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If you went swimming early last month at Belmont Park’s historic pool, the Plunge, you likely noticed that the Wyland sea-life mural on the south wall was split from pool deck to high ceiling, exposing vertical steel beams. And if you stop by today, you’ll find the Plunge closed for repairs, with signs of construction throughout the Belmont Park complex.

Planned work on the Plunge pool at the Wavehouse Athletic Club was expected to take up to two weeks for replacement of the nearly 30-year-old filtration system with a modern one that uses fewer chemicals. But draining the pool revealed bigger problems: in places, water had seeped underneath the tile, some of which is dated from the 1920s, and patchwork repairs were failing.

“We were stepping in sections of the pool and could sink,” said Belmont Park’s director of operations, Justin Lopez. The Plunge will be closed until late April, while the pool is repaired and the uncommon small tiles are replaced. The San Diego History Center is ensuring that the new tile maintains the original look of the pool, which debuted in 1925 as the largest saltwater pool in the world.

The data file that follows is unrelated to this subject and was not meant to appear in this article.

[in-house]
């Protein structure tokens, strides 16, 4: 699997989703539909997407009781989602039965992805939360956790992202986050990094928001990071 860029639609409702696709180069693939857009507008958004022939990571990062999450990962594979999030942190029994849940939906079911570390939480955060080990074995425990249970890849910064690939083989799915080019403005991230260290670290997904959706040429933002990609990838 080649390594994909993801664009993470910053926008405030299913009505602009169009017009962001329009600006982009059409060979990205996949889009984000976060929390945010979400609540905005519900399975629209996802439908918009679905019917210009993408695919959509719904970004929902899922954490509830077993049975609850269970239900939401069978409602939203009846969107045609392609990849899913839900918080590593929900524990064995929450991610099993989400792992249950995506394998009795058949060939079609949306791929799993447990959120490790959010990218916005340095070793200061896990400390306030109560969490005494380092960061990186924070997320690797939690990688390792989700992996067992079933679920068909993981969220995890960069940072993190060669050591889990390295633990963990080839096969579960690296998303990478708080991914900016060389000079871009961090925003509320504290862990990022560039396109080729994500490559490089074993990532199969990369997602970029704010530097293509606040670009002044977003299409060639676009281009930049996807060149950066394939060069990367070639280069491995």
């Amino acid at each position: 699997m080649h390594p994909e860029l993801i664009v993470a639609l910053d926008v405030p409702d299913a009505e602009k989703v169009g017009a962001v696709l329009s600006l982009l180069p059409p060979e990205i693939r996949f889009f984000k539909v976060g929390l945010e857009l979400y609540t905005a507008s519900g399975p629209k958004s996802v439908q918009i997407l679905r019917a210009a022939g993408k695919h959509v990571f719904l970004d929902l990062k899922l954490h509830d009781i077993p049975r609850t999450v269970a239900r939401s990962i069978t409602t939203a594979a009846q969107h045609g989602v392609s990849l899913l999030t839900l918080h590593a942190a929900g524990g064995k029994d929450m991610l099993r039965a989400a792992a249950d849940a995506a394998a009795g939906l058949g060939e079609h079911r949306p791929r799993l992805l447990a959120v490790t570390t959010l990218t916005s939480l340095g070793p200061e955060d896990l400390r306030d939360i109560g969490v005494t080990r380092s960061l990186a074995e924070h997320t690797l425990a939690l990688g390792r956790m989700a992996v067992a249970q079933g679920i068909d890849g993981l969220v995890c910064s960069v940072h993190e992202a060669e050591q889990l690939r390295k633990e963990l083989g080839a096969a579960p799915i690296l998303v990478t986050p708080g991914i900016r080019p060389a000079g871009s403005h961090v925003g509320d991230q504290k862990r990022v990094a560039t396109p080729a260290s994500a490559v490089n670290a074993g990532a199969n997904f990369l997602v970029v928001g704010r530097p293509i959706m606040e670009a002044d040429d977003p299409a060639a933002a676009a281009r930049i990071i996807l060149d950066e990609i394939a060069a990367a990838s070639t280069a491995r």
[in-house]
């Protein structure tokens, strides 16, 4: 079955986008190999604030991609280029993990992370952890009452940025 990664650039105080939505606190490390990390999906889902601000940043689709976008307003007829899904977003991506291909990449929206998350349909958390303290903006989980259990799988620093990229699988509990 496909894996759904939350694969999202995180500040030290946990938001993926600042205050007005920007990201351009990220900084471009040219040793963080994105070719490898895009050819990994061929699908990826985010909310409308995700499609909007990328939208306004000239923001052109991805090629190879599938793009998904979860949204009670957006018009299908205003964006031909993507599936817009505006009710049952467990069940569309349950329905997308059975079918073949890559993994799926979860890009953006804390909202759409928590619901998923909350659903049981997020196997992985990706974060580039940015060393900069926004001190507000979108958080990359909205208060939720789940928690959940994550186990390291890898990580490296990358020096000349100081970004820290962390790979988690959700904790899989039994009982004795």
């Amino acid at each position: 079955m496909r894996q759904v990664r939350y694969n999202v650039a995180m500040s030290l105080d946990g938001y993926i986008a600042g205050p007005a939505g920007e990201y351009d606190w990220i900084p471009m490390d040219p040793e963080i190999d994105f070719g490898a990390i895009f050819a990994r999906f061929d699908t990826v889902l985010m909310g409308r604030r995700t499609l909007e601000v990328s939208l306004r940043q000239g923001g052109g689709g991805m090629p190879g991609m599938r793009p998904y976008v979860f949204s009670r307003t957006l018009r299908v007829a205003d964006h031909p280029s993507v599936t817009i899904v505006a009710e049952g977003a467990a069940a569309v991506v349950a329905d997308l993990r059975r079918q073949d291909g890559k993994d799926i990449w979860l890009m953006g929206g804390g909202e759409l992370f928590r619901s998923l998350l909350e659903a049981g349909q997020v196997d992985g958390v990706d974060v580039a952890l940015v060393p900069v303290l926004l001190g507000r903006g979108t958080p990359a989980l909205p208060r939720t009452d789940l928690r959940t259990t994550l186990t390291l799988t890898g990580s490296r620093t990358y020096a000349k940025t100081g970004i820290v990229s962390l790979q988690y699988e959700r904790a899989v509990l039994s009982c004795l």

The original Orcas off Point Loma was painted in 1989 on an interior wall.

When the now-freshwater pool reopens, it won’t be without its famous artwork. Accessing the old Plunge building’s interior steel structure for repair and reinforcement necessitated removal of sections of drywall, including some on which Wyland painted one his famous Whaling Wall murals in 1989.

Orcas off Point Loma will not be lost, however. Before repair work began, Wyland and his team took hundreds of digital photos of the mural. Steve Creech, executive director of the Wyland Foundation, said, “We have been working very closely with the developer to find a solution that not only retains the integrity of the former mural, but does something that we hope will be amazing for everyone.”

Rendering of the resurrected Wyland Whaling Wall, in glass

That solution involves using the photos to replicate the mural on glass panels, which will allow swimmers to enjoy the orcas as before, but will also be transparent from the opposite side of the interior wall, so that gym users can see into the pool area. The effect “will be like a bus wrap,” explained Lopez. The mural will also be illuminated and visible at night from outside the building.

It isn't only the Plunge that’s getting upgraded; hardhats and barriers are everywhere, as much of Belmont Park is being reworked. There are plans for a large rooftop deck, restaurants, new bathrooms, and more — even a zipline. The owners expect that by the start of summer, Mission Beach’s oceanfront park will be back and better than before.

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